I’m “biast” (con): …but not so much like this.
(what is this about? see my critic’s minifesto)
The cinematic efforts of men — here, director Tate Taylor (The Girl on the Train, Get on Up) and screenwriter Scotty Landes, a TV writer making his feature debut — to delve into the inner lives of women continue to fail abysmally, in particularly horrific manner with Ma, a disgraceful waste of the brilliant Octavia Spencer. She deserves so much better than this bargain-bin cockadoodie shadow of a pseudo-Misery wannabe. I console myself with the fact that she was probably at least paid well.
In a small American town, where everyone knows everybody’s business except when convenient to the plot that they don’t, lonely Sue Ann (Spencer: A Kid Like Jake, Hidden Figures) insinuates herself into the lives of local high-schoolers — centrally, new girl Maggie (Diana Silvers: Booksmart, Glass) — by buying them booze and letting them use her basement as a party den. And then she rapidly turns on these kids in dumb, schlocky ways that anyone who has seen a horror movie before would have clocked the moment she showed them into her serial-killer-lair basement. Except it all enjoys so little psychological rationale on Sue Ann’s part that I guess that’s supposed to make her behavior “surprising” and “suspenseful”?
Not at all unexpected on our part is that these teens are the children of the kids who were awful to Sue Ann in her own high-school days, and so now she will pour her long-festering ire onto the kids because, you know, bitches be crazy, that’s just how it is.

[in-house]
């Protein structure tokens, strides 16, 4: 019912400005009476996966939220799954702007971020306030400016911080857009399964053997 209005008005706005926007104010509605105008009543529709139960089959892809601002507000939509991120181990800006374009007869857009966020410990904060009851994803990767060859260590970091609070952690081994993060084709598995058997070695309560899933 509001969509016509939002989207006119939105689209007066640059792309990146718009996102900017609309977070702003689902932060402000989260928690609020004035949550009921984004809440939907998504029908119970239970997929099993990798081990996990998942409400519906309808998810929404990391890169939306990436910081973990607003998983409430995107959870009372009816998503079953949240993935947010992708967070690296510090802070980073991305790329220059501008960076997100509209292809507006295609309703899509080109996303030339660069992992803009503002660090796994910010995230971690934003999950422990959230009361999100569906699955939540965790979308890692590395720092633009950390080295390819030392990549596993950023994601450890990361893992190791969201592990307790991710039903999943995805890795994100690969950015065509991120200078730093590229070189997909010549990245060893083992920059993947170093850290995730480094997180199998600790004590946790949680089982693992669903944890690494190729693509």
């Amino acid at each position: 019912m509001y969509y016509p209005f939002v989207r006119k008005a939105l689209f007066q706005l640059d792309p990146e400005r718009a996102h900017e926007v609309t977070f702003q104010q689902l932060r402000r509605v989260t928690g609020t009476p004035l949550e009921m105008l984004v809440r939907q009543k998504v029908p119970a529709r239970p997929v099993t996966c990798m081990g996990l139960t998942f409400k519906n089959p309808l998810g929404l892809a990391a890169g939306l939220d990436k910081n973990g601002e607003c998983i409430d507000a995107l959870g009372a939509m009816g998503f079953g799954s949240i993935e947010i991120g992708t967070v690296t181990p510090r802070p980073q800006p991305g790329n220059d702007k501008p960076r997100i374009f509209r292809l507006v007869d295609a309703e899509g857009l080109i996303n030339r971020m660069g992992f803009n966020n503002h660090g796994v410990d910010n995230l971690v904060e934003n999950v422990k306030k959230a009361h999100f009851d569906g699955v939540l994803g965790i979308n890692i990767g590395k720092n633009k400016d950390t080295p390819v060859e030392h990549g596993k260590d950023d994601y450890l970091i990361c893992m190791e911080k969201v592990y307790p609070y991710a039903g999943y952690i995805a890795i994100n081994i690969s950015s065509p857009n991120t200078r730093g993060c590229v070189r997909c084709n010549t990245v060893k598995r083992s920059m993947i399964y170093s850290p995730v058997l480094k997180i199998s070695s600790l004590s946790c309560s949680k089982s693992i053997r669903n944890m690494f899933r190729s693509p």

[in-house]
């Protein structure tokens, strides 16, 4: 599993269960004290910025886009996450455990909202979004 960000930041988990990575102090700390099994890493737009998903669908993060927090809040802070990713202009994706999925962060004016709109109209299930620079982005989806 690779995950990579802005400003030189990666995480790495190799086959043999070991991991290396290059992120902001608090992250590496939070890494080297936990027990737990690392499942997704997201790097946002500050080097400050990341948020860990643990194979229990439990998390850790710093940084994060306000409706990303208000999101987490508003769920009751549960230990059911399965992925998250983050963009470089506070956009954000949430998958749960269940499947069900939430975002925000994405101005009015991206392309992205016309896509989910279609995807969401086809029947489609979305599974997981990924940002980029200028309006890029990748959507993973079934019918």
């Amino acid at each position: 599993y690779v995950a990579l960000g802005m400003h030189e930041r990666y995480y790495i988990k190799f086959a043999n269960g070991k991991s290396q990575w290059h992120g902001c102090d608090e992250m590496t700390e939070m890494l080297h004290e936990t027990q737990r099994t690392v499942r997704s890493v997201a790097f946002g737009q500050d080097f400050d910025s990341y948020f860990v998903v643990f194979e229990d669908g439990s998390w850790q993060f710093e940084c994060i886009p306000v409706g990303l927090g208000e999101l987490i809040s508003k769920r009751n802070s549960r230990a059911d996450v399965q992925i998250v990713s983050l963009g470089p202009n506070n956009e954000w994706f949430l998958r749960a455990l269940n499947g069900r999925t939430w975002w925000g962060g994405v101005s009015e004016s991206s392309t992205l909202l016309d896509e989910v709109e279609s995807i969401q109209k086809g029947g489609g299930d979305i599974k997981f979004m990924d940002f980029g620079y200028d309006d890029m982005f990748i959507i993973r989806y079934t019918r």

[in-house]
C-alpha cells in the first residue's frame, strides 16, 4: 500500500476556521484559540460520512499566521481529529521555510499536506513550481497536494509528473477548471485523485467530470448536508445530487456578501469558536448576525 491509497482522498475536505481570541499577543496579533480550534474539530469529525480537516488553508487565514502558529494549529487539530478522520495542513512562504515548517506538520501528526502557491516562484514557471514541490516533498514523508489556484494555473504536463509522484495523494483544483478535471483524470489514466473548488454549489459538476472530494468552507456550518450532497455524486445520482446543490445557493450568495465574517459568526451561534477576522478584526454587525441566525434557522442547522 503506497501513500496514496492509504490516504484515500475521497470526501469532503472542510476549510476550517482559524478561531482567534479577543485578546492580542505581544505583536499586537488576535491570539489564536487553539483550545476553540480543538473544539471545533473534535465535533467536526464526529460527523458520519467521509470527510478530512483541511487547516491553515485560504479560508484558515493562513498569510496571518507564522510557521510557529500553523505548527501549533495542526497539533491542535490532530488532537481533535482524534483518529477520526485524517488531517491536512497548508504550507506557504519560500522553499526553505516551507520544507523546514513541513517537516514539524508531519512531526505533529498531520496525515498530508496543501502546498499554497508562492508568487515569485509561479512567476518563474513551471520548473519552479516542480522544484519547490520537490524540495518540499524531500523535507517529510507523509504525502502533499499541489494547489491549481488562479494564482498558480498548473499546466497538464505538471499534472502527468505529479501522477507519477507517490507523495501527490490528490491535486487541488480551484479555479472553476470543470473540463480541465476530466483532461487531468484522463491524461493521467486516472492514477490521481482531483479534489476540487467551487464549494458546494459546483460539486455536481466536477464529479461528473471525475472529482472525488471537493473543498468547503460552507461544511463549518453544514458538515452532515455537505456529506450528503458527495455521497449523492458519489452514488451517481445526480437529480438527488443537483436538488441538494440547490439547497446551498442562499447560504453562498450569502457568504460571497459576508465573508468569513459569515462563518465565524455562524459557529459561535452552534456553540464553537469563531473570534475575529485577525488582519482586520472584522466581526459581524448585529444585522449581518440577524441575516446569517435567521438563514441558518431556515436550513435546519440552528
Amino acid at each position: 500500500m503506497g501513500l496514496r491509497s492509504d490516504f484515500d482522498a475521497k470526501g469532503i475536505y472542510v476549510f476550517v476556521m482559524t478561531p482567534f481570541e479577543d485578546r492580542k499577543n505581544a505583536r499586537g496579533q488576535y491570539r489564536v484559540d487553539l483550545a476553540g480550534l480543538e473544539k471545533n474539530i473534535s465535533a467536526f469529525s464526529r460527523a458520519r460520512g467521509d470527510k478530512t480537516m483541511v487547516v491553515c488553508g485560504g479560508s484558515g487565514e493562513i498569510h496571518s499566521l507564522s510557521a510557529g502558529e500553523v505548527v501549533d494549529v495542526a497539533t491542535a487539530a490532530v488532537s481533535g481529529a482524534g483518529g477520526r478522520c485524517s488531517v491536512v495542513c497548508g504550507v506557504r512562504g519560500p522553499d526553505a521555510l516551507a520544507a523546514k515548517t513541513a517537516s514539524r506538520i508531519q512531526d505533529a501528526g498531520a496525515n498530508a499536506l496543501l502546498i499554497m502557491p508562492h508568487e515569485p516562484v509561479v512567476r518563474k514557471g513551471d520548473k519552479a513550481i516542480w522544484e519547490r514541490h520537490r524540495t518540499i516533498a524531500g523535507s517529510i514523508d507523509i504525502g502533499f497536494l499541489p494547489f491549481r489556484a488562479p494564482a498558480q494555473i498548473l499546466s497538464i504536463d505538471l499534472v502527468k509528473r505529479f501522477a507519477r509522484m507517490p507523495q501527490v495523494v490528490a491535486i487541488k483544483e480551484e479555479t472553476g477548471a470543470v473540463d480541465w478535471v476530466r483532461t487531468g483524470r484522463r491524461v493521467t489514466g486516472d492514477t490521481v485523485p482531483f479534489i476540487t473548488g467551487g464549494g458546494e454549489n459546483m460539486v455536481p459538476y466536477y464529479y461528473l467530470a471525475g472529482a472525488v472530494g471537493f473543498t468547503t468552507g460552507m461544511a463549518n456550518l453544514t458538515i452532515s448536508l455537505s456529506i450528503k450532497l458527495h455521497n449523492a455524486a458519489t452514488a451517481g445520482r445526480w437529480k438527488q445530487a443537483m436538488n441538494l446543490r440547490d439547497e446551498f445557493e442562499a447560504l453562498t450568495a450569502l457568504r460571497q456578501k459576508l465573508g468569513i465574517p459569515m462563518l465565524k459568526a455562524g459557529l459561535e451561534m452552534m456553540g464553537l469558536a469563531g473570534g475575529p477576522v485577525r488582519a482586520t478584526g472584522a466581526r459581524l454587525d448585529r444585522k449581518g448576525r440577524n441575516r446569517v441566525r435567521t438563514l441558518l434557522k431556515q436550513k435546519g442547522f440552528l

There’s no build-up of tension, no escalation of revenge, just a zero-to-60-in-two-seconds turn to the monstrous for the “cool” adult the kids have taken to calling “Ma.” The torture porn it becomes is horrible, as is the waste of an amazing cast, which also features Luke Evans (Professor Marston & the Wonder Women), Allison Janney (I, Tonya), Juliette Lewis (Jem and the Holograms), and Missi Pyle (Jumanji: Welcome to the Jungle). But worst of all is the casting of Sue Ann as an psycho bitch whose revenge is mostly misdirected and always wildly out of proportion to the crimes committed against her.
What happened to Sue Ann is definitely awful, and it’s the most plausible thing we see onscreen here: girls are subjected to this shit, and do suffer as a result of it. But instead of honestly confronting how women cope, or don’t, with abuse, bullying, and trauma, Ma ensures that any such coping is drawn as extreme and unreasonable. If boys and men wanted to exonerate themselves for how appallingly they can treat girls and women, that might look like Ma, which not only has no sympathy for Sue Ann, it reduces her to the most cartoonish sort of cheesy villain, and hence renders her pain as eminently dismissable, except for how it can be appropriated for entertainment purposes.